Revit Daylight Model Export

This workflow facilitates the transfer of Revit models to Rhino for ClimateStudio daylighting analysis. The workflow automates several previously-cumbersome aspects of daylight-model exchange, including the filtering of model categories, the generation of analysis surfaces, and the conversion of glazing solids to single surfaces (as required for Radiance-based simulations). This document breaks the process into two steps. Revit export is described below, while import into Rhino is covered here. An easy-to-follow video tutorial is also available.

The workflow requires ClimateStudio v1.7. Please contact the ClimateStudio support team if you encounter issues. Revit modeling practices vary widely, so sharing examples is helpful for improving the software.

Export Revit Model

In Revit, open your model and navigate to the ClimateStudio Tab (1). Then click the Export Daylight Model button (2):


A dialog appears with export settings:


Export Scope

Entire Model (3) scans all 3D model elements in this model.

Active View Elements (this document) considers only those visible in the active view. You must set a 3D view as your active view for this option to work. If using this option in conjunction with a Section Box, please note that elements partially intersecting the box will be exported in full.

Linked Documents

This option appears only if there are linked files. When an active view filter is selected (3), only elements from the current document are exported.

All Linked Files (4) scans all linked documents in the Revit Project Browser:


Both “overlay” and “attached” linked documents, and only “attached” nested-linked documents are included.

If linked documents contain multiple design options, the primary option will be imported as part of the main model.

This Document Only (4) scans the current active document only.

NURBS Geometries

NURBS When Available (5) exports as both NURBS (if available) and meshes. Mesh Only exports only meshes. The NURBS option will produce larger .cse files than the mesh-only option.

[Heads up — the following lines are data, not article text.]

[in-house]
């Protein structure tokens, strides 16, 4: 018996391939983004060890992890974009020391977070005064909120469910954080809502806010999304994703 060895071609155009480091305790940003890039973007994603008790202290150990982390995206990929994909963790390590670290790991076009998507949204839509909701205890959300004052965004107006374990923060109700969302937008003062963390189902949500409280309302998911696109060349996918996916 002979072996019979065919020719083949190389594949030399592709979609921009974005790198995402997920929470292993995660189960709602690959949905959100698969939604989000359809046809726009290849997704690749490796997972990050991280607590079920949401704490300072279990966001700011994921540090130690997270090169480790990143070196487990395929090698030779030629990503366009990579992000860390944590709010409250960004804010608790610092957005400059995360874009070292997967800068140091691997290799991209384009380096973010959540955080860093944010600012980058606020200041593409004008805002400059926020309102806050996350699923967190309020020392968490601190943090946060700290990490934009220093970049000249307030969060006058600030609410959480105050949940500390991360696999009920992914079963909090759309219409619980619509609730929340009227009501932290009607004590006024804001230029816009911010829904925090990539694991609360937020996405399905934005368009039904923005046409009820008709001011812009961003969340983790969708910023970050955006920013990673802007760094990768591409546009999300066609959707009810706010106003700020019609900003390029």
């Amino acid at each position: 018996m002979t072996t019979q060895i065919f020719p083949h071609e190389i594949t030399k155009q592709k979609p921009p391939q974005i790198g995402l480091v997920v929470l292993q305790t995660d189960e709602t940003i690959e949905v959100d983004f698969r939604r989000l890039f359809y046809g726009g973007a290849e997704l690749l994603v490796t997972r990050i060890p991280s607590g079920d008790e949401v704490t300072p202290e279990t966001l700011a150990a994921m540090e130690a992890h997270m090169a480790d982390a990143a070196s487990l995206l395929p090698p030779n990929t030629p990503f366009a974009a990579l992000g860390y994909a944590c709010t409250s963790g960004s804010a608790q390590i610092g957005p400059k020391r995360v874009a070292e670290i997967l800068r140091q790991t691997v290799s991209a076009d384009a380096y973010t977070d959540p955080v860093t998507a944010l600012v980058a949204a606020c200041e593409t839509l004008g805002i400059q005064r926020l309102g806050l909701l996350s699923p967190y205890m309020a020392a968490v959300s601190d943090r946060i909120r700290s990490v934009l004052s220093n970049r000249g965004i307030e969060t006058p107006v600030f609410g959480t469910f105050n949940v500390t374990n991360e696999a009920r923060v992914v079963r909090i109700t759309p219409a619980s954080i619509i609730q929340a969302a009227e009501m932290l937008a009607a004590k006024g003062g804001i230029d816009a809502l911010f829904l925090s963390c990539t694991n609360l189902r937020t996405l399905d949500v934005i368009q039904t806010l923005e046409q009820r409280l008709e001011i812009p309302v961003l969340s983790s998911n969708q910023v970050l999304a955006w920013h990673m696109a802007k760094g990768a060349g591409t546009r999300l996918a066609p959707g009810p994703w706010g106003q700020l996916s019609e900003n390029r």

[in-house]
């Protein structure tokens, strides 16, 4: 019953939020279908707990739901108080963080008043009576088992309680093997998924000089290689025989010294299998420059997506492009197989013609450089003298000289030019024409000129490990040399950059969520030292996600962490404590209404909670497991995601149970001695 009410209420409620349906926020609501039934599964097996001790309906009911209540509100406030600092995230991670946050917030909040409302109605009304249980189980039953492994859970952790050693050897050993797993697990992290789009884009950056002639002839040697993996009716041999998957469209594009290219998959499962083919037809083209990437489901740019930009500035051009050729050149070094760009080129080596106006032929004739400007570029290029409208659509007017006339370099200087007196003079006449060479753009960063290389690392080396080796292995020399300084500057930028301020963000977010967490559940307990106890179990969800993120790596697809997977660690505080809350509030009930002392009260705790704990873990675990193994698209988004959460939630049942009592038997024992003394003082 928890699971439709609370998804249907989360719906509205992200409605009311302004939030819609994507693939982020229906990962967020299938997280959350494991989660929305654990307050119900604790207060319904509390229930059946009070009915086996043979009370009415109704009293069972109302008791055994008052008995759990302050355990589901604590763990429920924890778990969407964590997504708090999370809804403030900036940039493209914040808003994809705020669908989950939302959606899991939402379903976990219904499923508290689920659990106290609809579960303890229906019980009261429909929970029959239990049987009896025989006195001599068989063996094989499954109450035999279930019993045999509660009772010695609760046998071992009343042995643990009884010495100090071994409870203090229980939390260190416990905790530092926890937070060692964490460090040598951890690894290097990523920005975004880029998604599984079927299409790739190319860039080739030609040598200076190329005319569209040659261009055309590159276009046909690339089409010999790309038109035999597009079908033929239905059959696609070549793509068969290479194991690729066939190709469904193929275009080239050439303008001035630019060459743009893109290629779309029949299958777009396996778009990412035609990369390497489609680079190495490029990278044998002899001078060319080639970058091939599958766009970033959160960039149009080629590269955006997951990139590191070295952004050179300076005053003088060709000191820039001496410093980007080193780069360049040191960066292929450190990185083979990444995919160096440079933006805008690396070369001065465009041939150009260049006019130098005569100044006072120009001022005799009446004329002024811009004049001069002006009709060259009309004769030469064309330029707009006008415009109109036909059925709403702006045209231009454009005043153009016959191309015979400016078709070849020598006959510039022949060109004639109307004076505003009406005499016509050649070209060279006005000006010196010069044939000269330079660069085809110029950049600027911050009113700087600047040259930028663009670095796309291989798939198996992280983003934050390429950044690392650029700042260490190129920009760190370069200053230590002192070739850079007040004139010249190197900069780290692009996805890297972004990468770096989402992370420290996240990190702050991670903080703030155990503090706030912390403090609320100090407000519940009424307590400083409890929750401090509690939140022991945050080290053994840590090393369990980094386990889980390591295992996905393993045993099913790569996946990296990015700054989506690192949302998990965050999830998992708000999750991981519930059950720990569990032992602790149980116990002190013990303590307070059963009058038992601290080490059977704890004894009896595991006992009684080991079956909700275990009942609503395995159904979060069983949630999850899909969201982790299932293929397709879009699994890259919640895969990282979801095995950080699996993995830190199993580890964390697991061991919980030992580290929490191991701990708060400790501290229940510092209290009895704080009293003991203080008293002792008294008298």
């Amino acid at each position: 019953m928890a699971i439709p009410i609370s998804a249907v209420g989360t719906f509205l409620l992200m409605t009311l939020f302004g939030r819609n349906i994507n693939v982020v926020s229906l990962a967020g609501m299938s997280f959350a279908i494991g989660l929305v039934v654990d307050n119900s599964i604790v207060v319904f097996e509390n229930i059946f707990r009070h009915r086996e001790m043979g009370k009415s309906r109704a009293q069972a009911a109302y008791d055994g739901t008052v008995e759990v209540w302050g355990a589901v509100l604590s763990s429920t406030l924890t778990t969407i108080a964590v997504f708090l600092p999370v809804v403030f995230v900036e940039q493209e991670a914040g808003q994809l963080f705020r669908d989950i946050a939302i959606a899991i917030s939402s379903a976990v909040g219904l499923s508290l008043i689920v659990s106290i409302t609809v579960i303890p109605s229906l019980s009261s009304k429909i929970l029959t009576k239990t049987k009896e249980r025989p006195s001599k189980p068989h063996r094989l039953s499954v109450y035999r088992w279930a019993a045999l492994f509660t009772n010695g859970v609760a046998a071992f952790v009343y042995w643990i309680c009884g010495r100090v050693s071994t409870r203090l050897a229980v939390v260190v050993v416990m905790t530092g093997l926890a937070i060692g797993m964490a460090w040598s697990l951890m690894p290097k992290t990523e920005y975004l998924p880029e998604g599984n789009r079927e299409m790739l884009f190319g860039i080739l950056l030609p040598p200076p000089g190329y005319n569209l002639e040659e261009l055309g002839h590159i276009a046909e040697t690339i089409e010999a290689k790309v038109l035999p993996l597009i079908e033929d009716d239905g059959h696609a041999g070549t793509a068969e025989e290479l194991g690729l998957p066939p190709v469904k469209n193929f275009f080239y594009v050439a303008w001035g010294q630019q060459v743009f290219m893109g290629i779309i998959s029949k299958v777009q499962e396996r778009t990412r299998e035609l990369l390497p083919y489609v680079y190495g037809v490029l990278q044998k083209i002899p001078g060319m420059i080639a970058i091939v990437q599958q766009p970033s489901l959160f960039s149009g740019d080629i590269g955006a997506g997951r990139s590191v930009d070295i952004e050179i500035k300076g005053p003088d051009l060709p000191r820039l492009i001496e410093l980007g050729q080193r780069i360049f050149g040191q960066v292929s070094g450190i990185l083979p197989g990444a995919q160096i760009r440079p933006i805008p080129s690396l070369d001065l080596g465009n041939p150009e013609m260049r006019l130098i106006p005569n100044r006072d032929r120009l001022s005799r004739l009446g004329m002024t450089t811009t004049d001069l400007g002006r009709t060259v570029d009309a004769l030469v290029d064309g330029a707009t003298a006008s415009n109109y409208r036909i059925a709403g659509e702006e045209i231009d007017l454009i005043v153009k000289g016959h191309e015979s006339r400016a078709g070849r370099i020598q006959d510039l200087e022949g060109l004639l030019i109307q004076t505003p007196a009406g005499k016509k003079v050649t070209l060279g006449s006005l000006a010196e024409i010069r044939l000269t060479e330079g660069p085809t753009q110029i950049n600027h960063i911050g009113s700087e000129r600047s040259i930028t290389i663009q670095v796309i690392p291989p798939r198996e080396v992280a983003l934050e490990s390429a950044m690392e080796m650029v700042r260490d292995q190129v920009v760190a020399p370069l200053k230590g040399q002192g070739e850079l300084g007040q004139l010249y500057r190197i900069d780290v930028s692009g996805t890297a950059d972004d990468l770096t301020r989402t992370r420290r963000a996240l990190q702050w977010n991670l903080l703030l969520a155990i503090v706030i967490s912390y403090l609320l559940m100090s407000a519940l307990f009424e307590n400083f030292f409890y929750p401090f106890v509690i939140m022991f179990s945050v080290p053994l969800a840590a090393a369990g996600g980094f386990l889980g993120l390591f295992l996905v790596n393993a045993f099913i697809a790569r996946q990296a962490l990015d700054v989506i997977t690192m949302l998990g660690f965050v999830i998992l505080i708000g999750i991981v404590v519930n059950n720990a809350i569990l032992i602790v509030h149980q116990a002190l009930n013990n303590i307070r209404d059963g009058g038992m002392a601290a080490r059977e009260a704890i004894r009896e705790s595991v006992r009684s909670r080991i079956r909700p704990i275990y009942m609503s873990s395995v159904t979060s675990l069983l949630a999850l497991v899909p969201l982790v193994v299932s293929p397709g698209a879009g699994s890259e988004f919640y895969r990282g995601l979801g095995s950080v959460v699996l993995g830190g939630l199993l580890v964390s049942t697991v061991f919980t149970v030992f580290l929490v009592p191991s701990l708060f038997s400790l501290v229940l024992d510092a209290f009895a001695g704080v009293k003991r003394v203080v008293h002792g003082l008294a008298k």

Glazing Identification

Glazing is identified (6) with Material Class is “Glass” (and other equivalents depending on language) by default, and will be converted into single plane geometry on import. Additionally, glazing can be identified with Material Transparency Greater than 10%, or with Material NameCcontaining the text “glass” (case insensitive). If multiple glazing identification methods are selected, satisfying any of the selected conditions will qualify the geometry as glazing.

Upon clicking OK, if document contains multiple design options, the Design Options table will appear, else the Categories table will appear.

Design Options


The Design Options table lists all Design Option Sets and their children Design Options. Check the Export Column (8) to select the options to export. “Primary” design options are selected by default, use the drop down bar above the table (7) to switch between selecting Primary options, All options, and None.

Geometries from selected Options will be exported into nested Rhino Layers maintaining inheritance structure from their Option Sets for easy switching in Rhino. In this example, Option 1 <primary> is exported into layer Option 1 <primary> nested inside Option Set 1 which is further nested inside Design Options layer. Categories and Types will be further nested under their respective option layers as shown under Option 1 <primary> layer.

Upon clicking OK, a Categories table will appear:

Categories and Types


The Categories table lists all the model’s elements by category. Use the Export column (9) to specify the categories you’d like to export. Default selection includes Categories likely to be relevant. Use the Drop Down above the table (12) to switch between Default, All, and None selected to export.

Note that simulation speed depends, in part, on the number of elements in the exported model. The default pre-selection aims to exclude details (like railings) that tend to have minimal impact on overall light levels. However, models and their categorization vary, so discretion should be used to include the relevant components.


By default, each exported category becomes a single layer in the daylight model. However, if you enable Explode Types (10), a sub-layer will be created for each family type within the category. Once in Rhino, ClimateStudio uses layers for material assignment – so resolving types is useful if you intend to assign different finishes to different families. A list of types for each category can be found by clicking the ellipses in the See Types column (11).


The Export Rooms option (13) should be enabled except in rare cases. ClimateStudio uses rooms in Revit to automatically generate analysis surfaces for daylight simulation. It also uses room boundaries to guess whether windows are interior or exterior, and to set their surface normals. (These distinctions may prove useful when assigning materials or blinds.) Disable this option only if the model’s room data are unreliable.


Revit elements with a “Demolished Phase” tag will NOT be exported unless the Export Demolished option (14) is enabled. Exporting demolished geometries may result in overlapping geometries in the Rhino model, requiring manual clean-up.

Click OK to export the model.


Once elements are finished exporting, select a location to save the file. The resulting ClimateStudio Exchange (.cse) file can be imported to Rhino as described here: